Kidney Transplant Rejection

Kidney Transplant Rejection

A kidney transplant is a life-saving procedure, that can quickly restore the quality of life and remove the need for continuous dialysis. However, just like with any organ transplant, there is a risk of kidney transplant rejection. Kidney transplant rejection is the body’s natural reaction to foreign tissue or cells. The body’s immune system, which is designed to protect it from foreign invaders, can mistake a transplanted kidney for a threat and attempt to eliminate the new organ. Kidney transplant rejection can be further divided into two groups – acute rejection and chronic rejection. Acute rejection is an immediate reaction to the introduction of a foreign kidney, while chronic rejection is a slower, but no less serious process.

Acute Kidney Transplant Rejection

Acute rejection usually occurs within the first six months after a kidney transplant. It can cause blockage in the arteries supplying the kidney with blood, leading to decreased kidney function. Symptoms of acute kidney transplant rejection include:

  • Fever
  • Pain in the abdomen
  • Nausea
  • Vomiting
  • Fatigue
  • Weight Gain
  • Decreased Appetite
  • Itching
A kidney transplant rejection can be treated with high doses of steroids, which can suppress the body’s immune system and stop the rejection from happening.

Chronic Kidney Transplant Rejection

Chronic rejection is a slower process than acute rejection, but no less serious. It involves the gradual damage of the transplanted kidney, leading to reduced function over time. The primary cause of chronic rejection is the gradual buildup of antibodies that the body produces in response to the foreign kidney. Symptoms of chronic rejection include:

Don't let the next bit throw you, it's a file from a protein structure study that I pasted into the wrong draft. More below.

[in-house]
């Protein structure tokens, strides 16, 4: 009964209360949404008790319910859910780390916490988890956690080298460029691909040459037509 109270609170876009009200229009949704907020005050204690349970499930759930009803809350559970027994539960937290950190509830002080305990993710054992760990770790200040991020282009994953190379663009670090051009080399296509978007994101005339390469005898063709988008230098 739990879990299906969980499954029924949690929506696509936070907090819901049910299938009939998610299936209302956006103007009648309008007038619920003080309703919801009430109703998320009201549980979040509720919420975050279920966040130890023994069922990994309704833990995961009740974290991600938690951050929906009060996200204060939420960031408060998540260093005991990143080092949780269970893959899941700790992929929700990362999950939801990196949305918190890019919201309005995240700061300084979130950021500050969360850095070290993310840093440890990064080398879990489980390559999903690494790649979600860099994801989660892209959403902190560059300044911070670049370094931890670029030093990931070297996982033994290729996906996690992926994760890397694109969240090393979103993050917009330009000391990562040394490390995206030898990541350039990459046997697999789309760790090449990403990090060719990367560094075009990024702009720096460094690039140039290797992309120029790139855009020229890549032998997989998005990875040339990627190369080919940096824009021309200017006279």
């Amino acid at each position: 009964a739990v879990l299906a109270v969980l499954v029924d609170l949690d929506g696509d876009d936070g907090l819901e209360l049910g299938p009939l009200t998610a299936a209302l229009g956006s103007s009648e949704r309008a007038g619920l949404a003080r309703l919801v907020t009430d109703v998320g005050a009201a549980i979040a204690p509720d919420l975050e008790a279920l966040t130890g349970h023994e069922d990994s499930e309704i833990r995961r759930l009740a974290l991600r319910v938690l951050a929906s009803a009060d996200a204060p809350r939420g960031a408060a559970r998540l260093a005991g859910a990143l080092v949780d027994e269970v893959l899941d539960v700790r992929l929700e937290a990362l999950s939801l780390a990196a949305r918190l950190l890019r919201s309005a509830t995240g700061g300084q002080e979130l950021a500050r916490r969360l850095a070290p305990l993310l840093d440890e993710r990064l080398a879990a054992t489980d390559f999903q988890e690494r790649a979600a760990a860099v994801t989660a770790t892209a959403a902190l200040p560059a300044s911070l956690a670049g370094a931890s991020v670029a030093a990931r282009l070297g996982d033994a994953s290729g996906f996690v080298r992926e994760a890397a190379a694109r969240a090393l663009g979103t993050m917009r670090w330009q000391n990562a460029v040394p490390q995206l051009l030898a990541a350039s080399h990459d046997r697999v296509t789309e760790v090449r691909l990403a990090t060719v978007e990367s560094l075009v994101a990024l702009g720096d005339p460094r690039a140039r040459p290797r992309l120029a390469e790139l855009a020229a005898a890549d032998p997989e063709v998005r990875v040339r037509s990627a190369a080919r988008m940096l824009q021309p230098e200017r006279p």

• High Blood Pressure
  • Decreased Urine Output
  • Pain in the Abdomen
  • Fluid Retention
  • Nausea
  • Fatigue
Chronic rejection can be treated with high doses of immunosuppressant medication, which can slow the progression of the rejection process and improve kidney function.

Preventing Kidney Transplant Rejection

One of the best ways to prevent kidney transplant rejection is to ensure that the patient and donor tissue are matched as closely as possible. Matching allows the body to more easily accept the foreign kidney and reduce the likelihood of transplant rejection. In addition, it is important for patients to carefully follow their prescribed medication after their transplant. Immunosuppressants are crucial in preventing the body from attacking the foreign kidney, and it is vital that the patient follow their physician’s orders regarding medication. Finally, patients should attend their regularly-scheduled follow-up appointments. Doctors will be able to detect any signs of kidney transplant rejection and can take steps to prevent it from occurring.